DIY loom – To build the frame

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To make the frame you will need:
5 pieces of pine wood 4 cm x 3.5 cm (1 1/2″  x 1 3/4″ )
three pieces 85 cm (33 1/2″ ) long, the other 2 pieces 75 cm (29 1/2″) long.
The longer pieces of wood are the height,
the shorter ones are the width of the frame.
5mm dowels, woodwork glue,
4 large metal corner brackets (with 3 screws on each side).

To put the frame together:
Lay the wood pieces out on the floor.
The pieces for the width placed on top and bottom of the long side pieces.
There is one long piece for the middle of the frame. See Diagram1
With a 5mm (1/4″) drill bit, drill holes from the top into the side wood underneath. You will have to keep it in place firmly at a safe distance 🙂
I find it easiest to insert the dowel into the hole while the pieces are still in position, and mark the dowel where the wood ends.  Then take
the dowel back out and cut at the mark with a hack saw.

Put a little wood work glue into the hole and around the dowel and insert the dowe into the hole.

Do one at the time until all are done.

Take the corner brackets. Start at the top inside corner. Drill the holes for the screws.
(You can mark the holes for drilling through the screw holes with a marker).
Screw in the screws. Continue for the other 3 corners. The middle  piece of wood does not need to have corner brackets.

Leave the frame for about 24 hours to ensure the woodwork glue has dried.

If you wish to make a smaller frame, adjust the measurements accordingly. My smaller frame is  height 70 cm (27 1/2″) and width 56 cm (22″). You will have to adjust all the following measurements given, to the size of your frame. The smaller frame fits easily into a car or can be taken on a bus.

But keep in mind, that this is not a Mini loom design.

Next time: how to install the heddle bar.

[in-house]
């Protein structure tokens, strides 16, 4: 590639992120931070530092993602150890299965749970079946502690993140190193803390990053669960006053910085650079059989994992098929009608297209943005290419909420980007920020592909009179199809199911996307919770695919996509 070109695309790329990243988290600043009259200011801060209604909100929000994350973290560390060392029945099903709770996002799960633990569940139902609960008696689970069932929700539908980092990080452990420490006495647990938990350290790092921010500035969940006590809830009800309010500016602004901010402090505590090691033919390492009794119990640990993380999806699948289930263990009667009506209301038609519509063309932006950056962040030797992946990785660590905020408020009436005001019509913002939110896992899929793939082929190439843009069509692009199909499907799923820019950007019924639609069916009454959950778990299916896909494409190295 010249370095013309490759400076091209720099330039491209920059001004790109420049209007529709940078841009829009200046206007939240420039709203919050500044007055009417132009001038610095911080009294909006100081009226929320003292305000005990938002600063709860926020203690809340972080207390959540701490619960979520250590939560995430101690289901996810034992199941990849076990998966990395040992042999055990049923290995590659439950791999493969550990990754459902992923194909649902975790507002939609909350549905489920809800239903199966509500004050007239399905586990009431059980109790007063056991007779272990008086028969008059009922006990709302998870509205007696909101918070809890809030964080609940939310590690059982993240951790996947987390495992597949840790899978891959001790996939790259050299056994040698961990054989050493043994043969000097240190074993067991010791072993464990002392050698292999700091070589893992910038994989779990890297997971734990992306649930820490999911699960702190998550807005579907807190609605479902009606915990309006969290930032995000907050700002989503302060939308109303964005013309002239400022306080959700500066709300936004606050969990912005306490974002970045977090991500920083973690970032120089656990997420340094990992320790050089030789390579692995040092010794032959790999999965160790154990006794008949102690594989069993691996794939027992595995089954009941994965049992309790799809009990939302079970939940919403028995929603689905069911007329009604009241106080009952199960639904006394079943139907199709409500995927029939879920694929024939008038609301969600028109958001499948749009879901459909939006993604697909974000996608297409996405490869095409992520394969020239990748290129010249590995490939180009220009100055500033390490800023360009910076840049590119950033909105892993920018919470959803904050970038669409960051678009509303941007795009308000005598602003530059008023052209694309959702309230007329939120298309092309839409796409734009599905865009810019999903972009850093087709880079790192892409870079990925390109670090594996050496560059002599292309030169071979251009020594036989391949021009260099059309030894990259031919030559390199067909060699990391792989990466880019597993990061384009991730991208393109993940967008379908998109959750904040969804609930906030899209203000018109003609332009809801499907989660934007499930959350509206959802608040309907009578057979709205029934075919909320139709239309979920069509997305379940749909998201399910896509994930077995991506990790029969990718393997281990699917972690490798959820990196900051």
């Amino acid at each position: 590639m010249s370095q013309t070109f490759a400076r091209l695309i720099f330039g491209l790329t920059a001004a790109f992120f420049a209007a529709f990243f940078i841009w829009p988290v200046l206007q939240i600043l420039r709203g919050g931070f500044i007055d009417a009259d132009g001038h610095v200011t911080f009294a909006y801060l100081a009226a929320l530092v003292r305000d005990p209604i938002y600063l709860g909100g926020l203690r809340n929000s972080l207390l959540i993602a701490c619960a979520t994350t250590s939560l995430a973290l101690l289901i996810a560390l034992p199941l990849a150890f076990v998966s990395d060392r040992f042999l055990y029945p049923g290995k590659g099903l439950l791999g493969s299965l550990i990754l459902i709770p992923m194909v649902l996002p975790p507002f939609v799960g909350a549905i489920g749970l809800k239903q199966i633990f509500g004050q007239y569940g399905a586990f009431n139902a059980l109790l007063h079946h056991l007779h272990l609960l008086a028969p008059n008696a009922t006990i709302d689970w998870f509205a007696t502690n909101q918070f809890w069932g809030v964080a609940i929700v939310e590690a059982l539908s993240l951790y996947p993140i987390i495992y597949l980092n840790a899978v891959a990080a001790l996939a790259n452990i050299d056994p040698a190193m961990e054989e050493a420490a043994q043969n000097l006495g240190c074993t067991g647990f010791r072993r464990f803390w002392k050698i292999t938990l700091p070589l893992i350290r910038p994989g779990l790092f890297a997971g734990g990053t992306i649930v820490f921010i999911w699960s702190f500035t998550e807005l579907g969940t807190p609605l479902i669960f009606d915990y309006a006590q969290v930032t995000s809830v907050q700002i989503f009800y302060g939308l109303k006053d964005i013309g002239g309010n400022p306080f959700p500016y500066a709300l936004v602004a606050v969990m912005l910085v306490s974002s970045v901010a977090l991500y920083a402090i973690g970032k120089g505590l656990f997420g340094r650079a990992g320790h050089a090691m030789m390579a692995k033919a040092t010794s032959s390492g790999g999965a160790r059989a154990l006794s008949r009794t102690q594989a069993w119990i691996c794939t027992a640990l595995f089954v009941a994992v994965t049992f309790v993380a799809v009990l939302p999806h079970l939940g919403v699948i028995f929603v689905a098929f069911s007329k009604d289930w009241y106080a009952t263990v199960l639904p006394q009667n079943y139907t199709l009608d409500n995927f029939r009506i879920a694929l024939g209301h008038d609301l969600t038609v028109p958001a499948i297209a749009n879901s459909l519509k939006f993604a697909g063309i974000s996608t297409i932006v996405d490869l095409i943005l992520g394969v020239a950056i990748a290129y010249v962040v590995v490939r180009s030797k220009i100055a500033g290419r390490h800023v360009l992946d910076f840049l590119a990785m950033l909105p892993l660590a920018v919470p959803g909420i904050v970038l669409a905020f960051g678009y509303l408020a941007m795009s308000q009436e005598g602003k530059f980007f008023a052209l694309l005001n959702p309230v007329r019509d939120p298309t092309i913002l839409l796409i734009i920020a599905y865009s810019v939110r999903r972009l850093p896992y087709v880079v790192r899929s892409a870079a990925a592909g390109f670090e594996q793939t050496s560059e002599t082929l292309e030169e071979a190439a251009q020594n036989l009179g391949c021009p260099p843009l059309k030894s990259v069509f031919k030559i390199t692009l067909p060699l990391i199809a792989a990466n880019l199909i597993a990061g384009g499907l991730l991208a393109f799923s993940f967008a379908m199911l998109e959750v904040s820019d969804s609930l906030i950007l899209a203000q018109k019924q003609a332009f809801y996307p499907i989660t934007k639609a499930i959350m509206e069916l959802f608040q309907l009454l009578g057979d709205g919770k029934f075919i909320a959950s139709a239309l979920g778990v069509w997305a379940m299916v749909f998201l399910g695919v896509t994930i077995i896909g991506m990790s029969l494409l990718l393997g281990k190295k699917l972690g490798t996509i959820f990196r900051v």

If you have any questions or suggestions,  feel free to write 🙂

 

IF YOU NEED THE REST OF THE INSTRUCTIONS RIGHT NOW , YOU CAN SEE MY OLD FILES AT:

Once upon a time, a long time ago ….

I had forgotten how long it takes to get something re- written and revised and go through stacks of photos to find the right ones….. It will take me a little longer to get it done…

I thought in the meantime, to tell you how it all started for me.
After the Darwin Cyclone Tracy I ended up in a small timber mill town in the Southwest of West Australia. It took several months for my friend in Darwin to organize sending my loom. She had lost  everything in the Cyclone (It had blown her house off the stilts and away) and I had gifted her everything I had to leave behind. In return her DH sent my loom. It arrived in an oversized box (trust me to buy an oversized loom!) at the train station one day.
I set the loom up at home and managed the few minor repairs. I set my loom up in the kitchen. It was a large kitchen with a wood stove on the other end and plenty of space for table and chairs too. My then husband worked night shift in the mill every second week, which gave me the opportunity to do some weaving without children to worry about. It ended up being the meeting place for the other women who did not want to be alone at home or worried about the noises in the wooden houses over night. Sometimes I was too tired and just spent the time chatting and other times I let everyone else chat and got busy. I had decided to do tapestry weaving rather than weave knotted rugs (which I love to do too). I had theorethical knowledge about the tapestry weaving technique and I had learned restoration work on 17th Century tapestries in Vienna, but I had never actually woven a tapestry myself before that. Still that had given me a fair idea what a tapestry should look like. 🙂
Then, was about 1976, in the age of no computers and in a small town without a library, totally isolated and only surrounded by people who had no idea what weaving or a loom were.
I had an array of different colour tapestry wool (the needle work type tapestry wool). I painted my design on some old graph paper I found and carefully sorted the wool colours and wrote the numbers into the appropriate spaces, as I had seen it being done in the “Gobelin Manufaktur” in Vienna – little rectangles on the cartoon. I had no idea of the skill required to do this succesfully. I warped my loom with the mop cotton, and very quickly realised that it stretched … and that the colours looked quite different when woven, than they did in the little skeins.